“You’re still playing softball?” my daughter asked incredulously tonight as I hunted for my crusty cleats, as if somehow being too old, too slow and, well, bad would suddenly stop me from playing in our co-ed softball league this year.
I mean, why should this year be any different?
Playing for our Red Star Tavern team isn’t about being the best or making every play or, in my case tonight, any play. It’s about the camaraderie, the joy of competition and the drama of seeing how many of us are going to end up in the emergency room each week.
Tonight, Sean and Betsy left the field with deep, bloody gashes in their respective knees. You can’t get that kind of entertainment sitting at home, particularly since ER is off the air.
Betsy bought it rounding third, her cleat sliding across the damp base and sending her face first into the mud about a quarter of the way toward home. Later, most of the other women agreed they would have crawled back to third at that point. I said I would have simply stayed there, called my husband and had him bring the car around.
But Betsy is a trooper. Knowing the score was tied in the bottom of the sixth and also being somewhat influenced by Sean barreling around third behind her, she picked herself up and actually slid under the tag at home, thus shredding whatever skin still remained on her lower extremities. Sean would score on the next ground ball, also sliding and being the nice guy that he is, coming up with a matching wound suitable for suturing.
I should point out that we were at an unfair advantage tonight. Normally, we are one of the more competitive teams in the league. Tonight, however, we played against one of those teams that is particularly galling in the adult softball world, and that’s the opponent with players younger than yours.
Their clean-up hitter looked like he was still in high school. Their women were sneaky good. And their secret weapon was the player you really hate – the short, squat middle-aged guy who needs a pinch runner to get to first on a walk and looks like he should be bowling, only to rear back and hit a screaming 400-foot home run to clear the bases in the seventh.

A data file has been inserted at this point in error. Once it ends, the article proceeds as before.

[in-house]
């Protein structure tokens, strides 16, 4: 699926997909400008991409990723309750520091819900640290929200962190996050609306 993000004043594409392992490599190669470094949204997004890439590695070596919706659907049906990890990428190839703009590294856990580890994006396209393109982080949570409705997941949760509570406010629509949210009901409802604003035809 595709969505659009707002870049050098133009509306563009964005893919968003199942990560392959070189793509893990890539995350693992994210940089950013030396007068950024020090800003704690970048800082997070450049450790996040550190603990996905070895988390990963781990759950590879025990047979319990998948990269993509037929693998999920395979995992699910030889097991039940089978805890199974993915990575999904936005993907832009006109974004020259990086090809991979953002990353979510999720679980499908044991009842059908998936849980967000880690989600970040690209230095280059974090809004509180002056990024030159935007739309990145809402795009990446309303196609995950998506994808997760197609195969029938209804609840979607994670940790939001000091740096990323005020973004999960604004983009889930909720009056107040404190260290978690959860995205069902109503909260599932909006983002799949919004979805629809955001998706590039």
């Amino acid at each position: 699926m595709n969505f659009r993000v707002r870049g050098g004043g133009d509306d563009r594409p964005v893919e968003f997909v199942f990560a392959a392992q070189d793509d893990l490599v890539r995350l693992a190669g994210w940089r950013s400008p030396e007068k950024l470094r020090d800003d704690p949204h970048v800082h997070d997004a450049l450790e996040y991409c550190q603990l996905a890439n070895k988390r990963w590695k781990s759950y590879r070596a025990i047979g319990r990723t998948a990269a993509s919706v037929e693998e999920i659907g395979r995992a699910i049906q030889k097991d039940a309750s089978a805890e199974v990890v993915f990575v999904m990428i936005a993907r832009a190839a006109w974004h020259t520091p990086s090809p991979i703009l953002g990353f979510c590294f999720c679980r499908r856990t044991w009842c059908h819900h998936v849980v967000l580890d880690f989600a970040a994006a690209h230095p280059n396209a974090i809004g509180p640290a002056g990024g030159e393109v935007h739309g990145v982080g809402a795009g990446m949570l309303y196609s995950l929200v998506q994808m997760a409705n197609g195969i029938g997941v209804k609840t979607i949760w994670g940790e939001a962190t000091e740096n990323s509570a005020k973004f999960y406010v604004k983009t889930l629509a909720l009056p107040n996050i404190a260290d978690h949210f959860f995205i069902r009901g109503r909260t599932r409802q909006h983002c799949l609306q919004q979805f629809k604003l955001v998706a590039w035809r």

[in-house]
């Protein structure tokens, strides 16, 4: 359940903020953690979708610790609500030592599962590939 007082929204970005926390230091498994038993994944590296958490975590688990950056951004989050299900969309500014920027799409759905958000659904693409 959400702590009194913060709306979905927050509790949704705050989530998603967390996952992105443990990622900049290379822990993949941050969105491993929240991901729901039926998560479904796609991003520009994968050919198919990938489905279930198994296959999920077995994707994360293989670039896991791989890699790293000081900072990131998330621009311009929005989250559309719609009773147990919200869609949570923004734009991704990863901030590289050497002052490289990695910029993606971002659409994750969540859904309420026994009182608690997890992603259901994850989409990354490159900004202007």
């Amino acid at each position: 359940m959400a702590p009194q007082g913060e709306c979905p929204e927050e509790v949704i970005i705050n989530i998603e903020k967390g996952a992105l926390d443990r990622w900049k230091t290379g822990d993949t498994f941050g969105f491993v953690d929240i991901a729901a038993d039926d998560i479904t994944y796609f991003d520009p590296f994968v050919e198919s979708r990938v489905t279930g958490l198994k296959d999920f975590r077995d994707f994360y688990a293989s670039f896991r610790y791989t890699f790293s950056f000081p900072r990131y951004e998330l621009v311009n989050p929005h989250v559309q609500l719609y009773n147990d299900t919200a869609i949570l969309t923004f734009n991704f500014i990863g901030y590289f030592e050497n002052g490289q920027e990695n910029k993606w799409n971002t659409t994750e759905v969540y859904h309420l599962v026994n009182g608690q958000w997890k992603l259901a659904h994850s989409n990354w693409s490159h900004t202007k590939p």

By this point, I was playing catcher, after having already booted two balls in the infield, moved myself to right and now was needed to replace Betsy behind the plate since she could no longer bend down.
Let me pause here for a second to say something on my behalf. I used to be good. I swear. Softball was my best sport when I was younger. OK, much younger. But I had a good glove and an above-average arm and OK, so I could barely hit my weight. That’s not important right now.
A few years ago, when I joined the Red Star team, I guilted my husband and kids into coming to a game. I thought it would be a fun time for them, make them proud even, as they saw me streaking across the field making diving catches.
Afterward, as I limped to the car, my husband couldn’t help himself. “Gee, honey,” he said, not trying nearly hard enough to erase the condescension from his voice. “You’re kind of, um, slow.”
I was incredulous. I mean, of all my qualities as an athlete, I was never slow.
“Slow?” I asked meekly.
“Yeah,” he replied gently, “really, really slow. Like you were running in slow-motion slow.”
After punching him in the arm, I had to admit I had noticed certain changes as I got older. When you’re young, you see a ball and you run after it. But then one day you notice that when a ball is hit, your legs must first have a brief conference with your brain. During that one- or two-second delay as you consider moving, your brain is now having a discussion with your central nervous system. At some point, your legs enter into the equation and by this time, the ball is dropping and your pitcher is yelling at his shortstop and leftfielder as our pitcher Andy did tonight when he shouted out, “God, are we old.”
He spared our third baseman Melody, who – no lie – gave birth six weeks ago. Andy is nothing if not a gentleman.
Because it is my blog and I am no longer operating under the ethical standards and practices of a real newspaper, I’m going to say we won tonight. And while I’m at it, I’m going to say, since they asked, that Josh made a diving catch in left and Andy was 4-for-4.
I’m also going to say I beat out a throw to first, my back isn’t killing me right now and that the fat guy struck out to end the game.
That makes me feel so much better.